Eleven systems will help three charities provide clean drinking water
Severn Trent Services has donated 11 portable electrolytic water disinfection systems to humanitarian agencies working in Haiti to assist in the effort to provide safe drinking water to the residents of that country. The combined units, which convert saltwater and energy into liquid sodium hypochlorite, a chlorine equivalent, are capable of disinfecting up to 13 million gal of drinking water per day. The donation is part of a grassroots campaign to enable citizens to treat their drinking water at the point of consumption.
The donated systems, all utilizing Severn Trent Services' proprietary electrolytic technology, are ideal for use in isolated locations where water purification, waste treatment or surface disinfection is required. "Our portable disinfection units are so easy to use that ordinary citizens without any technical skill can disinfect their water using just salt, water and energy," said Ali Giti, national sales director for Severn Trent Services.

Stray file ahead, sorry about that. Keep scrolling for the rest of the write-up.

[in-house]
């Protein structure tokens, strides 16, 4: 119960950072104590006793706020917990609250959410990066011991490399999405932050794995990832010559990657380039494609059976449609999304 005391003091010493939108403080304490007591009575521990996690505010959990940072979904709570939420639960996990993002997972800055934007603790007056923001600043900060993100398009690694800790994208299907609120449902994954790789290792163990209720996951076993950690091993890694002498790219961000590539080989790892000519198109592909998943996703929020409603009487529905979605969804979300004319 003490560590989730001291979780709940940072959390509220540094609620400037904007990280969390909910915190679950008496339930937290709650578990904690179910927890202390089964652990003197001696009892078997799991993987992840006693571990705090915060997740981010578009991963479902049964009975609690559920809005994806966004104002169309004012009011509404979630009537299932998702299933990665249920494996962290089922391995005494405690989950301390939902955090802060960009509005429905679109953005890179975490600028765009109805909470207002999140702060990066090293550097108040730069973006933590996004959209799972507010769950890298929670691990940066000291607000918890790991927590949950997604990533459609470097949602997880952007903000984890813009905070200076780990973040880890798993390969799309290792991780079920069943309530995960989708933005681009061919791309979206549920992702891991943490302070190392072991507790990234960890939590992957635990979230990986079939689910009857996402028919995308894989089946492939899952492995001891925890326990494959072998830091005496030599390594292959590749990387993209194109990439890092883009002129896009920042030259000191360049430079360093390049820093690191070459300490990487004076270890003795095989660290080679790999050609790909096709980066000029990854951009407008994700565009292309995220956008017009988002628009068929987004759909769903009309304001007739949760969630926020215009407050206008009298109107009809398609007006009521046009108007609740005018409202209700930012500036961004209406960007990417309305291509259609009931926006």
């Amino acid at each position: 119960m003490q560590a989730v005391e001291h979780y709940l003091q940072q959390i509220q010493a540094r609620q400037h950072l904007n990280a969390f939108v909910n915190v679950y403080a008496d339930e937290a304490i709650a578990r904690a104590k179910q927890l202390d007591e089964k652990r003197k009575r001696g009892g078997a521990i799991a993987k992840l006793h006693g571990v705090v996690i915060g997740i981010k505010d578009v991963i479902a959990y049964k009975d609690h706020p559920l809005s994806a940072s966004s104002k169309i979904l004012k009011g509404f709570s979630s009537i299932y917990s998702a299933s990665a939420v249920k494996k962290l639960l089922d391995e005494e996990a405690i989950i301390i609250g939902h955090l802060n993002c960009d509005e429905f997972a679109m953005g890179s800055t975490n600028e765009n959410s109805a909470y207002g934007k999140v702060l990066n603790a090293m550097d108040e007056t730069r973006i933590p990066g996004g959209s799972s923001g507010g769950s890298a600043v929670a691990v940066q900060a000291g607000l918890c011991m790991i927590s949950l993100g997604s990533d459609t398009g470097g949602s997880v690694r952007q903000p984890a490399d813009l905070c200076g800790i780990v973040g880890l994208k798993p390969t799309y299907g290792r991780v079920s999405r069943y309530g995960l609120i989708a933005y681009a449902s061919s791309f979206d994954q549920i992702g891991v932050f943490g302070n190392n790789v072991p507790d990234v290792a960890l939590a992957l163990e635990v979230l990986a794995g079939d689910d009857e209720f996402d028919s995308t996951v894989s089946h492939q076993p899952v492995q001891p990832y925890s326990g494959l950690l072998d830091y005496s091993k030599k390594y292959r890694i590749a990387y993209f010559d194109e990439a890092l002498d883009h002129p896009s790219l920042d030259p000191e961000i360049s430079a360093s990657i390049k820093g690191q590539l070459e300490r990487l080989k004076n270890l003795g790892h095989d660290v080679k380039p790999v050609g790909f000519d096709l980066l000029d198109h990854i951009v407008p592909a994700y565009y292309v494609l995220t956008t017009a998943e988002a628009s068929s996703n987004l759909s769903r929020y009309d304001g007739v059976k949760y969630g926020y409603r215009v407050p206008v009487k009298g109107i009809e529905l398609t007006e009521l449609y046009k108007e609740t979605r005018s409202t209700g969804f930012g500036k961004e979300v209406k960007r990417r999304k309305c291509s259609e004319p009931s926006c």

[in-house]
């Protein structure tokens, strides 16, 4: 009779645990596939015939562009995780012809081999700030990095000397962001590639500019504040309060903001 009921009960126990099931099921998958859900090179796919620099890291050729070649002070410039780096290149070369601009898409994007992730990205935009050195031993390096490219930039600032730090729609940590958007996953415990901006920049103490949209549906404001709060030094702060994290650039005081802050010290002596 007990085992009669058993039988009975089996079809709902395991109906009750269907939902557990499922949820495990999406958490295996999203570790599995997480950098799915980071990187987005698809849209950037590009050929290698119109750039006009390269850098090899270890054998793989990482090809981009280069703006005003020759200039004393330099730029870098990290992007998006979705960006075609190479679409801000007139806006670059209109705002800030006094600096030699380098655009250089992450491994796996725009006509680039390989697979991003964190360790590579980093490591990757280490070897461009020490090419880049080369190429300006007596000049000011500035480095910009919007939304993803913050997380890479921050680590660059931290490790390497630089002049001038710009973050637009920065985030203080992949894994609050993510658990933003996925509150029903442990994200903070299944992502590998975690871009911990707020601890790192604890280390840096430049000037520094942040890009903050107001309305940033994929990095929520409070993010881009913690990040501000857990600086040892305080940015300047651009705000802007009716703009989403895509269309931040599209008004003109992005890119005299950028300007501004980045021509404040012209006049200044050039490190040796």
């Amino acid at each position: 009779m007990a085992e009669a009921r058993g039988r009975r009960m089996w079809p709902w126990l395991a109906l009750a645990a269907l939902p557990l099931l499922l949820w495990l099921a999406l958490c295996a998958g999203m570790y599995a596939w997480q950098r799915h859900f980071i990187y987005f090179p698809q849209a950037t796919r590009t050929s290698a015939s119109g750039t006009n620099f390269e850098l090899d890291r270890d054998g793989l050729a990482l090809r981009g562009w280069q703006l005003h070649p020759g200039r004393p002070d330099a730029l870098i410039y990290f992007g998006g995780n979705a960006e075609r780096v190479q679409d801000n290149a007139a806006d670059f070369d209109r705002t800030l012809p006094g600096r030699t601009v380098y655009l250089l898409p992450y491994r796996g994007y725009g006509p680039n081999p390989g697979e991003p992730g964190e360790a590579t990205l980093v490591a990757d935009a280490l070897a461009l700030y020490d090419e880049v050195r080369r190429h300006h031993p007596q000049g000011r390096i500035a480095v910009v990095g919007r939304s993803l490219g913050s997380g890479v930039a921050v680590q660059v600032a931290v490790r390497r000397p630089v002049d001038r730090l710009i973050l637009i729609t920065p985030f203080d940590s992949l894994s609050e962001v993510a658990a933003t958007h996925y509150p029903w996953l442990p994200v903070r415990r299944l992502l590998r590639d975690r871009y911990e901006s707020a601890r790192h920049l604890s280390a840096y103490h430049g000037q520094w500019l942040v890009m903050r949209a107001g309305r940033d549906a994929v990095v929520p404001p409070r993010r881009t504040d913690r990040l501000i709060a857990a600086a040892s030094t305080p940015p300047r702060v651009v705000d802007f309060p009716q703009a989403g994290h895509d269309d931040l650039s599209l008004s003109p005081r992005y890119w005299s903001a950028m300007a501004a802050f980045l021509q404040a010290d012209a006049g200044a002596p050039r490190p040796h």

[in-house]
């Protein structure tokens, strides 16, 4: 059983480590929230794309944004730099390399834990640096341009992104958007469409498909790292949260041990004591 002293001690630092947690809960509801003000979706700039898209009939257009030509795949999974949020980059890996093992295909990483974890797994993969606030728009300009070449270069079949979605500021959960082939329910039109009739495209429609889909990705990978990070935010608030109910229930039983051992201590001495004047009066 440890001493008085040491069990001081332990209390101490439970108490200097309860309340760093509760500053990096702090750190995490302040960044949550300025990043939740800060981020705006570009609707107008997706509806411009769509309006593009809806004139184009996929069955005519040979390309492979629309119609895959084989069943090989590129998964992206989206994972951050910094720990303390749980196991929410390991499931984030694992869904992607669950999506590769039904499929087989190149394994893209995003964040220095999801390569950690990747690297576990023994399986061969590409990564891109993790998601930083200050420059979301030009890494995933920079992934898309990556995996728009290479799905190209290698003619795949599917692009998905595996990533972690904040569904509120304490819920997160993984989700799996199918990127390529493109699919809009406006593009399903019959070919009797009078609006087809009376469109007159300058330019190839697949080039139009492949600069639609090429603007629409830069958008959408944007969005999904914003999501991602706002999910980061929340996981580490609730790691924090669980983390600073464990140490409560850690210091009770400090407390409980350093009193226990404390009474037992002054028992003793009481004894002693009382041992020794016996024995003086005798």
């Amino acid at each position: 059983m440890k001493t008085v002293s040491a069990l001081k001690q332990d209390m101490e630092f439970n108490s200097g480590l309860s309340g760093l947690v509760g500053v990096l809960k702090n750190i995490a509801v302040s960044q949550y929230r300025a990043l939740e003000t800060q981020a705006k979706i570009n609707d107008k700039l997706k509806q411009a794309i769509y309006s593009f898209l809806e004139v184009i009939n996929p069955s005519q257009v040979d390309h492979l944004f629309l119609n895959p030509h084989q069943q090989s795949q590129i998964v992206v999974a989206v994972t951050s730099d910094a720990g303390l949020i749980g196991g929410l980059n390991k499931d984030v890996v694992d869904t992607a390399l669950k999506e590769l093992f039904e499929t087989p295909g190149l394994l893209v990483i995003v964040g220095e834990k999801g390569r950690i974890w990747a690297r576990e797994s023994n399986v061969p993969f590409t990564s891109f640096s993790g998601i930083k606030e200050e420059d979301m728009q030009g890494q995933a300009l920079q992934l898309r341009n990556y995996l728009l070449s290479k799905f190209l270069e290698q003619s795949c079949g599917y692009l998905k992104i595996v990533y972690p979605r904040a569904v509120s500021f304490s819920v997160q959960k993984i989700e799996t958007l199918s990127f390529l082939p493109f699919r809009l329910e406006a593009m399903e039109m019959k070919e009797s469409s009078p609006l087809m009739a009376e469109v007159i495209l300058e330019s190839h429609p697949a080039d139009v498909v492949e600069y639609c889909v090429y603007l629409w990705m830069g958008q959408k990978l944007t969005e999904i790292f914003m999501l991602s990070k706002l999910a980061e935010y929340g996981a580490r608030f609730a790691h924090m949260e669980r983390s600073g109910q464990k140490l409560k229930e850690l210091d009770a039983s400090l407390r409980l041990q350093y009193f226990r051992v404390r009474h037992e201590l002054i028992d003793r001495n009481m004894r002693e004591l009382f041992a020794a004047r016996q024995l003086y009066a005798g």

Ten portable Sanilec systems and one ClorTec unit were donated to three humanitarian agencies working in Haiti: Operation Blessing International, Deep Springs International and St. Damien Hospital. Deep Springs International seeks to alleviate poverty, illness and unemployment through an integrated and sustainable safe water program. Operation Blessing International provides strategic disaster relief, medical aid, hunger relief, clean water and community development around the world; and St. Damien Hospital is a free pediatric hospital in Haiti. The equipment donated to St. Damien will help provide clean water and will be used for general surface disinfection at the hospital. The clean drinking water may also be used to benefit St. Damien's supporting programs, including 24 primary schools and two orphanages in Haiti.
"Our organization serves more than 38,000 families in Haiti through our household water treatment programs. Severn Trent Services' donation of water disinfection equipment will improve our capacity to serve each of these families in an ongoing, sustainable way," said Michael Ritter, co-founder and CEO of Deep Springs International.
Haiti, the poorest country in the western hemisphere, continues to struggle through the aftereffects of the 2010 earthquake. Up to 4,000 Haitians have died of cholera in the past several months, and one out of three Haitians lacks access to safe drinking water.